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Top Five Things you Should Know to Help Plan for and Reduce the Costs of Electronic Discovery

With the recent changes in the Federal Rules of Civil Procedure implemented, electronic discovery is affecting more and more companies.  The new rules make it easier for parties to request electronic documents and data.  Companies can take a few proactive steps now to plan for and reduce the burden and costs of responding to electronic discovery.

1.         Map the Architecture of Your Technology System.  Work with your information technology specialist to develop a map of your hardware systems and software systems.  This map should describe how the systems are connected, locate the available sources of data, and identify how long data is stored.  This map will facilitate quick and efficient responses when overreaching electronic requests are received.

2.         Identify where Your E-mail Resides.  Whether employee e-mail resides separately on individual laptops, workstations or is centrally located on a company’s server(s) makes a big difference in the cost of retrieving e-mail.  If users have the ability to archive email to their workstations or network locations that is not affected by a purge of email from the server, the email files that reside outside the server are discoverable.  If e-mail is stored on hard disc, independent of the email server, individual computers and network servers may need to be imaged and/or searched separately.  Running a single combined search or collection on central servers for relevant and responsive e-mails can greatly reduce the costs of searching and collecting potentially responsive data.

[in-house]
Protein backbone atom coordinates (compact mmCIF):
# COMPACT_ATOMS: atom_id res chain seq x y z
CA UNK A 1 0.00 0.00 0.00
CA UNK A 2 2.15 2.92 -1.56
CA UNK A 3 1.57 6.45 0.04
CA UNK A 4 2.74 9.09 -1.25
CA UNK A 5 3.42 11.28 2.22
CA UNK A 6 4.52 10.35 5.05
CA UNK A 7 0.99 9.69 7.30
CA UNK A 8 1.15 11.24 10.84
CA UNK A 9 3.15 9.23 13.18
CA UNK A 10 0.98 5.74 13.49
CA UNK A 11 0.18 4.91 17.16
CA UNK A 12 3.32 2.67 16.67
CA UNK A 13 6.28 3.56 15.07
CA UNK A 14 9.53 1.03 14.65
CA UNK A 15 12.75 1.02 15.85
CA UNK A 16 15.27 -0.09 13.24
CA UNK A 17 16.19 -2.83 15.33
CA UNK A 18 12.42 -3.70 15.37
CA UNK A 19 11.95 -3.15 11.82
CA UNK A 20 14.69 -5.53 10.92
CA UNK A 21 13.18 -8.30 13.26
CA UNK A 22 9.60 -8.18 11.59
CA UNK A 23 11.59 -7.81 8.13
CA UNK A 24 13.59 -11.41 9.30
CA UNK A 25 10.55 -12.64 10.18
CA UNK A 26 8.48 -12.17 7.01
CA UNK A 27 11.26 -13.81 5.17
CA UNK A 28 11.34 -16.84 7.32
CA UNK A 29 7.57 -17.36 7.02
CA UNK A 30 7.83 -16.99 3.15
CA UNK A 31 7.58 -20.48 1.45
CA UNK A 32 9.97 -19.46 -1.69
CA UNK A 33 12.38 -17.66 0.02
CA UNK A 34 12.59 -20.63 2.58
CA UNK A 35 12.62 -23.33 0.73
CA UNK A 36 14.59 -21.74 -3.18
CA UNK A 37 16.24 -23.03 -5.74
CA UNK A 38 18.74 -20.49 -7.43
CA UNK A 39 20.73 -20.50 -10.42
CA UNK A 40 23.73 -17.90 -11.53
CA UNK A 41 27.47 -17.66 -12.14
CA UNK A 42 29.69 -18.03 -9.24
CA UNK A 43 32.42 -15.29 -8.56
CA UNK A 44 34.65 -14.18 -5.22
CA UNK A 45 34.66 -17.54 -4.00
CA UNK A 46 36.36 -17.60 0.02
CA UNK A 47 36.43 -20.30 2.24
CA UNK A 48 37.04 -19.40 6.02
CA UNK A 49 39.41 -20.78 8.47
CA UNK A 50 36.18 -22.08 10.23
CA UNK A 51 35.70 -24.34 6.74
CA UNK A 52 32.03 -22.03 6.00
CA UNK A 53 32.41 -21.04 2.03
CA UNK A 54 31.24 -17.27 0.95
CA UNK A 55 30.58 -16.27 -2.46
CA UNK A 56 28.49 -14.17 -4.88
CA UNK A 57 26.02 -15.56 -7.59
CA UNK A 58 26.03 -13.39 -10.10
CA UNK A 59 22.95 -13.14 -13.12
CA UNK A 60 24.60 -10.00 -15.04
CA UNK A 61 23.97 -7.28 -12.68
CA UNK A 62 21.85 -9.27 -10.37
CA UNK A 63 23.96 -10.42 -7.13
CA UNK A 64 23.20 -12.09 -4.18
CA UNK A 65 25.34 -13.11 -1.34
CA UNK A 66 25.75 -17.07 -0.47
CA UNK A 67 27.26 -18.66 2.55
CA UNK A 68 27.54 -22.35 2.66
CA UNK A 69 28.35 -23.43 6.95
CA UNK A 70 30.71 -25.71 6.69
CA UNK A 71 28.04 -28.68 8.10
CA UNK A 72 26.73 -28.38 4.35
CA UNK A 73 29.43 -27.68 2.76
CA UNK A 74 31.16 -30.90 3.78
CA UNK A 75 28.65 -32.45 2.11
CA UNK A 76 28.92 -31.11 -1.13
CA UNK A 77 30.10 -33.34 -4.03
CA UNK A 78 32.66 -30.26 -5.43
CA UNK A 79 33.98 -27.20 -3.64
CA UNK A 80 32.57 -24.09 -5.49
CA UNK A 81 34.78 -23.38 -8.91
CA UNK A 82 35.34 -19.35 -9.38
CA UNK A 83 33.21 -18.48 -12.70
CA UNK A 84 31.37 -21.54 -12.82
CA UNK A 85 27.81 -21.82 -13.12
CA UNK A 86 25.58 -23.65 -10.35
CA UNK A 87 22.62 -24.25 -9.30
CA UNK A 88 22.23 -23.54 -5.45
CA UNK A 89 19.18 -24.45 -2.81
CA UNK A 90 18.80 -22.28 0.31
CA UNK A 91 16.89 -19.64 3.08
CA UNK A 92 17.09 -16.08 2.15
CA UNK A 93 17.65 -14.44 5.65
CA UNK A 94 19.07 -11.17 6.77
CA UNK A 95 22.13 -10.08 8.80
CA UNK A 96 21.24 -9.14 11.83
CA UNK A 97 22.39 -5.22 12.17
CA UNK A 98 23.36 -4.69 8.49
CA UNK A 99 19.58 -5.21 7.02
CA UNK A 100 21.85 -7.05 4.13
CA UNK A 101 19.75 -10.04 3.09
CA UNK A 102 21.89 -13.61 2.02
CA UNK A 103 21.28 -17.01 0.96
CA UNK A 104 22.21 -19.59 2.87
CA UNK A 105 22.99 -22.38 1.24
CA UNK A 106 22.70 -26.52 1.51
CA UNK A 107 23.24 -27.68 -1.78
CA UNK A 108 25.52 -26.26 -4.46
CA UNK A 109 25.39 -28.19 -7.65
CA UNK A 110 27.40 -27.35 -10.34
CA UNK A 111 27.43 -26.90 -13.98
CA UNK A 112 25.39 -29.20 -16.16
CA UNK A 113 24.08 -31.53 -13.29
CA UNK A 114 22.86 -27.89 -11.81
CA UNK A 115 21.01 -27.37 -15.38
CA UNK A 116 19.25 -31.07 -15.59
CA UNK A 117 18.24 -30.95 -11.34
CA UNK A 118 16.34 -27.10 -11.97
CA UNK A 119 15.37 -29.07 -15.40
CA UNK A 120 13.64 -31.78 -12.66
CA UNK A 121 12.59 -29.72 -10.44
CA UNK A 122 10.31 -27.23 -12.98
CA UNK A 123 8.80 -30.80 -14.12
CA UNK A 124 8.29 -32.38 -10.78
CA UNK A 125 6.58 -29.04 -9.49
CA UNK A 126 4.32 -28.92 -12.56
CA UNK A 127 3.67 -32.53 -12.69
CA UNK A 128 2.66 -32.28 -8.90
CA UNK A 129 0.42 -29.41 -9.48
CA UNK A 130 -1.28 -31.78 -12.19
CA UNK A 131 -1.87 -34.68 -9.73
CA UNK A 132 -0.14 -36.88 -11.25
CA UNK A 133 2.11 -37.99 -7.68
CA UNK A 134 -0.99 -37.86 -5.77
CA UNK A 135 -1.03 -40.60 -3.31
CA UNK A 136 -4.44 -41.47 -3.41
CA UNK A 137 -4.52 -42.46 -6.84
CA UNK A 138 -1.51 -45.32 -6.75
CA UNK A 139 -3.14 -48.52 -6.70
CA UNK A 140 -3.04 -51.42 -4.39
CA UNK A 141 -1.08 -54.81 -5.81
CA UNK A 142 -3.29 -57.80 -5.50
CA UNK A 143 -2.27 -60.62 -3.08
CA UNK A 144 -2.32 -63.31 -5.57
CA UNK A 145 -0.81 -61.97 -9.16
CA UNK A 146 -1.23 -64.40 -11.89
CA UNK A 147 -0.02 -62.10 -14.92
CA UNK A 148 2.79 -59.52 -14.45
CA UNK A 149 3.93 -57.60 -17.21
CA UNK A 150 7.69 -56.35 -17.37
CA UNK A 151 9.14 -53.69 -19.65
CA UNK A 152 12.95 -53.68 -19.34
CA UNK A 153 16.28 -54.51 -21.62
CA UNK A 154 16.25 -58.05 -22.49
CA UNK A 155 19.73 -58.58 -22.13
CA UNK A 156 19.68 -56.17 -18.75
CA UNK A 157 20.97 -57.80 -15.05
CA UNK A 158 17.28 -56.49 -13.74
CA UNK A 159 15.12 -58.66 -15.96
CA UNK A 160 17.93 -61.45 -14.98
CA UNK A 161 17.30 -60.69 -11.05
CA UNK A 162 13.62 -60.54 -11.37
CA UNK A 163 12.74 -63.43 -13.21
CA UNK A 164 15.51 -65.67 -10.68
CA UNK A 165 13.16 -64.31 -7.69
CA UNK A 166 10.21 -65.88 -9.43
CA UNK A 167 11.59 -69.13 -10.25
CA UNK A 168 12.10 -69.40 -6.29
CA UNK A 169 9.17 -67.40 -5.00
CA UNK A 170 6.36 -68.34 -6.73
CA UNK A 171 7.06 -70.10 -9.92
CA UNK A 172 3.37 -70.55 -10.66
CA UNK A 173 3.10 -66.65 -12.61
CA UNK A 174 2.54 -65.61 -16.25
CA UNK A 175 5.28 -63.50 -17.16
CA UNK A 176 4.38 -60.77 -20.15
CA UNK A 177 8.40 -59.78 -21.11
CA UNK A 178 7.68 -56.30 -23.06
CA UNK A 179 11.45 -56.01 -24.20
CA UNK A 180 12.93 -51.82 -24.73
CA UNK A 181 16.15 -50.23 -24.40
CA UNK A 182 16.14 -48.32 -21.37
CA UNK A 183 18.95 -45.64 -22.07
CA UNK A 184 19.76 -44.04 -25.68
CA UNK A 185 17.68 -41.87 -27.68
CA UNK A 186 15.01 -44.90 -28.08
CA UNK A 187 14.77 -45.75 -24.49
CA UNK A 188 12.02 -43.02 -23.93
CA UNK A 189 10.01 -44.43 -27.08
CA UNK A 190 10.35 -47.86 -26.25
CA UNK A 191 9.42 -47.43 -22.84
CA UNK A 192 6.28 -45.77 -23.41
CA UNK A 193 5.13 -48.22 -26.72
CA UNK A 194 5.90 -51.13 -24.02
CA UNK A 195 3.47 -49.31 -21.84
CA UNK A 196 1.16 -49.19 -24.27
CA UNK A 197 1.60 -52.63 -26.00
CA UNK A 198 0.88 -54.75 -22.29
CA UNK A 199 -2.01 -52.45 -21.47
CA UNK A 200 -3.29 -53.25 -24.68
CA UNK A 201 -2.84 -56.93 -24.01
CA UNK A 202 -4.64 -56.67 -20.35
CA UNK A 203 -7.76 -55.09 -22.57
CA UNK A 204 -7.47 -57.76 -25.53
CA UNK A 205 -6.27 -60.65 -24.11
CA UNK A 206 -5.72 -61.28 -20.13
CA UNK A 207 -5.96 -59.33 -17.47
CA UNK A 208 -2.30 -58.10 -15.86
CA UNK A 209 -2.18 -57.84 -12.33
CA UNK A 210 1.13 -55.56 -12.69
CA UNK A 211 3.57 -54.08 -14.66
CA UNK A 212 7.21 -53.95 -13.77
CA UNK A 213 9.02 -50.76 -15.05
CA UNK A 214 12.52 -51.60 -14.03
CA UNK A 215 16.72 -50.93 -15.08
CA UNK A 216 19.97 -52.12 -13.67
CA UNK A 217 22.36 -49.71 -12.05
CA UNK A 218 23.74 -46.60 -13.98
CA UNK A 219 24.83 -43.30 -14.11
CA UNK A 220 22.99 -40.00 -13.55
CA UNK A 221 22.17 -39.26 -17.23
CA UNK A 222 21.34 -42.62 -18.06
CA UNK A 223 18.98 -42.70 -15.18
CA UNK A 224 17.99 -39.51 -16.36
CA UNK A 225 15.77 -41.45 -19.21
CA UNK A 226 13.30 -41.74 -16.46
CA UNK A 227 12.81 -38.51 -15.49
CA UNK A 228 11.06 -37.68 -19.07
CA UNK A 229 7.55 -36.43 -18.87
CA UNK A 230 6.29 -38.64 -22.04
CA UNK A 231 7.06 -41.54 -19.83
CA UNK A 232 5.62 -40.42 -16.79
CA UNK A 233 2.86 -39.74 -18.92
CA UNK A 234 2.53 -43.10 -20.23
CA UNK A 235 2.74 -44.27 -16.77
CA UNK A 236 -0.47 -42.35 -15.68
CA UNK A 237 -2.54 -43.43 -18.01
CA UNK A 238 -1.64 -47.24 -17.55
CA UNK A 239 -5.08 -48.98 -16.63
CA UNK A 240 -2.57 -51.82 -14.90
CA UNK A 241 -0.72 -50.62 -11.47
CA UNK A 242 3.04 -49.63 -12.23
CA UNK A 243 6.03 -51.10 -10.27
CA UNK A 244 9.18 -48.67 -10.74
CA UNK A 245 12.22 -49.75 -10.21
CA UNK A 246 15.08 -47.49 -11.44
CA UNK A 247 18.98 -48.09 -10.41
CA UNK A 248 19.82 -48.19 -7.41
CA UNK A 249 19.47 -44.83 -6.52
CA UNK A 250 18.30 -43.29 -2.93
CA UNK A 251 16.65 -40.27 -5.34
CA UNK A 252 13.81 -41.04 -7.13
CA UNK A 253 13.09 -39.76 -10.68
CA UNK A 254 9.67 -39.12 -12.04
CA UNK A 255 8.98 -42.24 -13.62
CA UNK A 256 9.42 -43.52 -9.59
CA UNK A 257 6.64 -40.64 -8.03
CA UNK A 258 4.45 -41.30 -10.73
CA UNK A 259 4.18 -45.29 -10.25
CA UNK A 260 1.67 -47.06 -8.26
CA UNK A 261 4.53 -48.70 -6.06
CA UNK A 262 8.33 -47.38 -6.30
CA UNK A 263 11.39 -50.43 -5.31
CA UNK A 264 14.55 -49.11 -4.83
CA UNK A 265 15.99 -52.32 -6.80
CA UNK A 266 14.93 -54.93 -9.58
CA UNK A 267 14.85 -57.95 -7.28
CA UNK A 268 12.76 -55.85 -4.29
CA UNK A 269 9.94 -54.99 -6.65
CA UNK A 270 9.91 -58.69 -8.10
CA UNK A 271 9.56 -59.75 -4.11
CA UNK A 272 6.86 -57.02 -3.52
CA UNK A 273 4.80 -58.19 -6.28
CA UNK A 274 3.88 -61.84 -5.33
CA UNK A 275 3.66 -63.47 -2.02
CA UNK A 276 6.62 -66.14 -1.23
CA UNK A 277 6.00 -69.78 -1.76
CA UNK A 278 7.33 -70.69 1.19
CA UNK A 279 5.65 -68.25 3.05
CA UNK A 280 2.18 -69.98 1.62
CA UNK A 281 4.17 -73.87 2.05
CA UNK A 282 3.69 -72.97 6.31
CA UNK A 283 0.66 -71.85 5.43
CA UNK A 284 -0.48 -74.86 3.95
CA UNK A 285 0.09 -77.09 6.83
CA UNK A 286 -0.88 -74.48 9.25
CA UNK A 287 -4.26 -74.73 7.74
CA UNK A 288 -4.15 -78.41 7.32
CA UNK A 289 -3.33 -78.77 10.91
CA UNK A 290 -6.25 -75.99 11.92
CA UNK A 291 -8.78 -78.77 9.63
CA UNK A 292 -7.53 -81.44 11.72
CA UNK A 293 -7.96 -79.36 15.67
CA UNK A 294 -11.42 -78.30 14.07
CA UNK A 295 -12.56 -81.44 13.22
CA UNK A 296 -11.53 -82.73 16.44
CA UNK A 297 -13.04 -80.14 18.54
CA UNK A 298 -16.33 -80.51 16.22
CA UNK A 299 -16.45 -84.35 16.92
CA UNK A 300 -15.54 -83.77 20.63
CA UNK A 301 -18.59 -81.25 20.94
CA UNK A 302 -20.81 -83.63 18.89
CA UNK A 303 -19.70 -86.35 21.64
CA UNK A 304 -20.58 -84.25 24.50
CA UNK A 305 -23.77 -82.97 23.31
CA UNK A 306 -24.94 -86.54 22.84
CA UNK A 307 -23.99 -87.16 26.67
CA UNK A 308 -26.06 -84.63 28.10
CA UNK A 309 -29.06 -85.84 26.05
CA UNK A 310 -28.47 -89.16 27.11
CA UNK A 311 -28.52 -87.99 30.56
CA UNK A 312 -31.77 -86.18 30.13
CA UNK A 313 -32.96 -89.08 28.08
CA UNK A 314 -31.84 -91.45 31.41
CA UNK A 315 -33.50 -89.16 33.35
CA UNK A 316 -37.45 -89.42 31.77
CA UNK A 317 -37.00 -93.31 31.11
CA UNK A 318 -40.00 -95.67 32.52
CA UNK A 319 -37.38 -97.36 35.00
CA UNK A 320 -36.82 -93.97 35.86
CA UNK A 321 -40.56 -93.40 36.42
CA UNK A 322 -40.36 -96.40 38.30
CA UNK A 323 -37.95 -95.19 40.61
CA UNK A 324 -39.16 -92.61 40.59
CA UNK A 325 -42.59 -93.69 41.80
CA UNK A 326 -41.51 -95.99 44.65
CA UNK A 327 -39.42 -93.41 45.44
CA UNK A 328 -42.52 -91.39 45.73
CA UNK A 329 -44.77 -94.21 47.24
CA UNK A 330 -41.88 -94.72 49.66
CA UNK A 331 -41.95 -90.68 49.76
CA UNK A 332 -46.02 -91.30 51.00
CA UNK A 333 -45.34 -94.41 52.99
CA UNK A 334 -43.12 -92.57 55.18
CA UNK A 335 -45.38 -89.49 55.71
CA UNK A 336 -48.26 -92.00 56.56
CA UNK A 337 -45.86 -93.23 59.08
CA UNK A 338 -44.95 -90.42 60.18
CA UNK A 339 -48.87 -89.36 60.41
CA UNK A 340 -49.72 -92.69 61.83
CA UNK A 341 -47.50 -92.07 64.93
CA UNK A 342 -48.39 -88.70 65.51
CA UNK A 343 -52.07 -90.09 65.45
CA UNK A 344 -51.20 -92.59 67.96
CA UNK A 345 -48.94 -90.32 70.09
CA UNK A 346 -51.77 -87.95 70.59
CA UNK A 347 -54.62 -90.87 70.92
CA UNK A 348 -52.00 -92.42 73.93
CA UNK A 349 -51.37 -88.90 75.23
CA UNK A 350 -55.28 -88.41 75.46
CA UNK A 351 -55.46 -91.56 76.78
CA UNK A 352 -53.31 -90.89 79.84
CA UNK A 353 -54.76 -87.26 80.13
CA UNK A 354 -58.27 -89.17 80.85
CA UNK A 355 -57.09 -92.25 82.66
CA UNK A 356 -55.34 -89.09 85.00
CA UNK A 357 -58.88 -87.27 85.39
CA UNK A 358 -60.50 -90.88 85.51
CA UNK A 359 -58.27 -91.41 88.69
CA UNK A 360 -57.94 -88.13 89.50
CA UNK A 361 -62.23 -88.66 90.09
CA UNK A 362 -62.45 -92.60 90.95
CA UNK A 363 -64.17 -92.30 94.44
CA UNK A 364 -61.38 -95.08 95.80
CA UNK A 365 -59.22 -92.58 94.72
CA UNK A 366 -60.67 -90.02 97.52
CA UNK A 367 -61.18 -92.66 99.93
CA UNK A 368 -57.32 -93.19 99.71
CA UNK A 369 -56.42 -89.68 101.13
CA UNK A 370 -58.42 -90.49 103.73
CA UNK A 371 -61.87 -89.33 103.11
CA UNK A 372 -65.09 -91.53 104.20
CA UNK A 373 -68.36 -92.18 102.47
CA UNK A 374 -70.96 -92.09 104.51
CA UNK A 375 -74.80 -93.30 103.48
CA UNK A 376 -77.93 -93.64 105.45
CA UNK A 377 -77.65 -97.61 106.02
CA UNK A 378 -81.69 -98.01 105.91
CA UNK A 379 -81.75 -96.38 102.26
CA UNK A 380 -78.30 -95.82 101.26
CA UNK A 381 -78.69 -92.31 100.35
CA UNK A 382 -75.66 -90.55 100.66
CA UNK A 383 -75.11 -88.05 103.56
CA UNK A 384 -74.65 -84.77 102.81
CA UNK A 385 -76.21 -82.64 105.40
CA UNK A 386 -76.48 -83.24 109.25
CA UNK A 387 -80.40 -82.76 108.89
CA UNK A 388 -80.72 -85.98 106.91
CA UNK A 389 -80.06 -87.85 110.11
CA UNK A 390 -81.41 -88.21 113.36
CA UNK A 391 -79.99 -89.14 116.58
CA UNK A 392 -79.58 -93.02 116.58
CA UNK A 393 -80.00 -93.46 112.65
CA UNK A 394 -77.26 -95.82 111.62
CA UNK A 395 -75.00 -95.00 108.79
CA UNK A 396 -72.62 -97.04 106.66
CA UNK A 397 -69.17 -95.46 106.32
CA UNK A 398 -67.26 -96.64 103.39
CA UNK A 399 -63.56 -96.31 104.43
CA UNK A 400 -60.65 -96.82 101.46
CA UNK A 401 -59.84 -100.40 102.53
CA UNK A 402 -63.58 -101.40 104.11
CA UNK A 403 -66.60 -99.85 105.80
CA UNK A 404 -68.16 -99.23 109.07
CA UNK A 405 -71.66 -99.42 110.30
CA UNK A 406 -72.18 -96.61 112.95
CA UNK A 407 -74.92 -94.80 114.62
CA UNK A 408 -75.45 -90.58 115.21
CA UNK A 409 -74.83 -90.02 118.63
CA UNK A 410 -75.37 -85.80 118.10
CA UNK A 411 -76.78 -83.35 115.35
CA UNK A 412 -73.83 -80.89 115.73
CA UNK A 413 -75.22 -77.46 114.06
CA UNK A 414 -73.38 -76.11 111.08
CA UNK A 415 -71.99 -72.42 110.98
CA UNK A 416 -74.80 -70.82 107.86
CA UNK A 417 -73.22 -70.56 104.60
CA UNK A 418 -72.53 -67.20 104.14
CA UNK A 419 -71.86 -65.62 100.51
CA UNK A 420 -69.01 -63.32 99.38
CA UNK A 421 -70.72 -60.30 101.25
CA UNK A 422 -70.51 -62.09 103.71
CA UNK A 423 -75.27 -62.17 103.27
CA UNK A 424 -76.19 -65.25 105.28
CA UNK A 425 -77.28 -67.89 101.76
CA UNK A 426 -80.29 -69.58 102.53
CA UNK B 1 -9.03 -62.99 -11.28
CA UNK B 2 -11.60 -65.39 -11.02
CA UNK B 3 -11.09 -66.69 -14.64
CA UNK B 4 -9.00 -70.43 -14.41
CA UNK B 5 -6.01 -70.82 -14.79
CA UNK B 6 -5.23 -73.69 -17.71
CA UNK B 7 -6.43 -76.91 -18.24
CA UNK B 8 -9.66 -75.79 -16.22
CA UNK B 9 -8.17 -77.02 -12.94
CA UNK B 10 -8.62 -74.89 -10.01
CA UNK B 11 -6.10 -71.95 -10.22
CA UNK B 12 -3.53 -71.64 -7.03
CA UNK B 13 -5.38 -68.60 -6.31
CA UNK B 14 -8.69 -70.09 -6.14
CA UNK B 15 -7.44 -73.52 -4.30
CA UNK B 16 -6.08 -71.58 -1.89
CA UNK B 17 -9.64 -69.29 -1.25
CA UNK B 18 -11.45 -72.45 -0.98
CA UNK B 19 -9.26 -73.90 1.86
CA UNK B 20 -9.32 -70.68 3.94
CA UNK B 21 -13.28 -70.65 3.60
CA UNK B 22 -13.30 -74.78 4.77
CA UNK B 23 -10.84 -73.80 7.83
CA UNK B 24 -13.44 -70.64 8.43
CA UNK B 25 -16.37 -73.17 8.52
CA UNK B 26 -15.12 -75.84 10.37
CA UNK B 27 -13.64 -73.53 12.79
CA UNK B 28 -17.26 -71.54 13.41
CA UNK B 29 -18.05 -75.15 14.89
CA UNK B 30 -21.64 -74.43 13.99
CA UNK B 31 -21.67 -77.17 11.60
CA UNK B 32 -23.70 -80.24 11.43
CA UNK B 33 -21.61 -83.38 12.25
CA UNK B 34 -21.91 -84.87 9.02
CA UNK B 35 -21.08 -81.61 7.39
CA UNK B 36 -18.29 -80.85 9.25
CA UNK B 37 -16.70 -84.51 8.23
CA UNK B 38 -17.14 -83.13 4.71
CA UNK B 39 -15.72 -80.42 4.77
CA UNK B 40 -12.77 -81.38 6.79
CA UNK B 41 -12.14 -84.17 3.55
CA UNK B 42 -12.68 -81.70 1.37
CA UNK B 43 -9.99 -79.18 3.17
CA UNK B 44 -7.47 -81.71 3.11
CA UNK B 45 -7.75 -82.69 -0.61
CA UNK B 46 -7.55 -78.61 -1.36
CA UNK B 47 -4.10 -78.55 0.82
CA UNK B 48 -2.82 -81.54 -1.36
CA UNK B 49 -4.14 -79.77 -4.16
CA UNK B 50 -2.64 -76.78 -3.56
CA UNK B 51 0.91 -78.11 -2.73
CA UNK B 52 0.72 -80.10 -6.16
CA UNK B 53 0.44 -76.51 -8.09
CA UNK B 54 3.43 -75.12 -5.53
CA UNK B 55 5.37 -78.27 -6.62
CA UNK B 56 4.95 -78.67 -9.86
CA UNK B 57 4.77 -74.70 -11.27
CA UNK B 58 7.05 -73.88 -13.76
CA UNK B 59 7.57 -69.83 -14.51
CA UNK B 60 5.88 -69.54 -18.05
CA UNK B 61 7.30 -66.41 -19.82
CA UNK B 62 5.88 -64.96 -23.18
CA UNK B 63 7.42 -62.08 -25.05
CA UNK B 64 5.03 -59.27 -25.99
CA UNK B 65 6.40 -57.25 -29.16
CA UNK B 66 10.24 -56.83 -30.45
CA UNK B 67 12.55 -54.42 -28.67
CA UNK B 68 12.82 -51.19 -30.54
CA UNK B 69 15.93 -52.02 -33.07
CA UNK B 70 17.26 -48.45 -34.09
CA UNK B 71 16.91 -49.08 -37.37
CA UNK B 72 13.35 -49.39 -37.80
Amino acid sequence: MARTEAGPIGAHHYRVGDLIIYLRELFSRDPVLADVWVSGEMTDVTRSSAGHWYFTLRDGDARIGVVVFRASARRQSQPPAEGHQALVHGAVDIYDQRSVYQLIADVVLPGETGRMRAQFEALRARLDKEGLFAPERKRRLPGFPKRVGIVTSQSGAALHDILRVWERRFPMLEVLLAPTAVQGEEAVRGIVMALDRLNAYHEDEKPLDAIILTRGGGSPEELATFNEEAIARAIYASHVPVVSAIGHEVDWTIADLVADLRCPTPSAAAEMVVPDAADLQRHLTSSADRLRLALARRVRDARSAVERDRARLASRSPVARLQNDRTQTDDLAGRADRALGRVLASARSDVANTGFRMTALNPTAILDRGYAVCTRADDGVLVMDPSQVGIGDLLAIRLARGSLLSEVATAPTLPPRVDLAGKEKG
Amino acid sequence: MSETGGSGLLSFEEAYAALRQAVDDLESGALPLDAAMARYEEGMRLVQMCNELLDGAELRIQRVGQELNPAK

3.         Implement and Enforce a Data Security Policy.  A good Data Security policy identifies authorized software and hardware permitted for work-related use.  Enforcing a simple policy may reduce the locations and sources of data that will need to be searched.  For example, if the policy forbids sending company data outside of authorized systems, the company may not be responsible for searching employee’s home computers for data.

4.         Manage Your Electronic Data.  Most companies have a document retention policy which identifies types of documents and how long they should be maintained.  Many companies have not specifically applied their document retention policies to electronic data.  Taking this next step can help alleviate the magnitude of unnecessary data stored on electronic systems.   Reducing unnecessary data also reduces the quantity of information that has to be sifted for relevant documents in response to a legal request.    

5.         Implement a Litigation Hold Policy.  When a company receives a legal request for documents, i.e. a subpoena or a notice of a claim or lawsuit, the company is required to preserve relevant documents.  Companies can satisfy this requirement by communicating a Litigation Hold to specific employees and ensuring that any routine destruction of company records is halted for the duration of the Litigation Hold.  Implementing a Litigation Hold Policy can ensure that knowledgeable company personnel establish the correct parameters for a Litigation Hold, ensure that the Litigation Hold is communicated to the correct personnel, and monitor compliance.  A Litigation Hold Policy ensures that legal requests are efficiently handled and reduces the likelihood of inconsistent or inadequate preservation of relevant documents. 

Taking these five proactive steps will help prepare your company for responding to requests for electronic data.  Moreover, these steps will help reduce the burden and expense in responding to electronic discovery.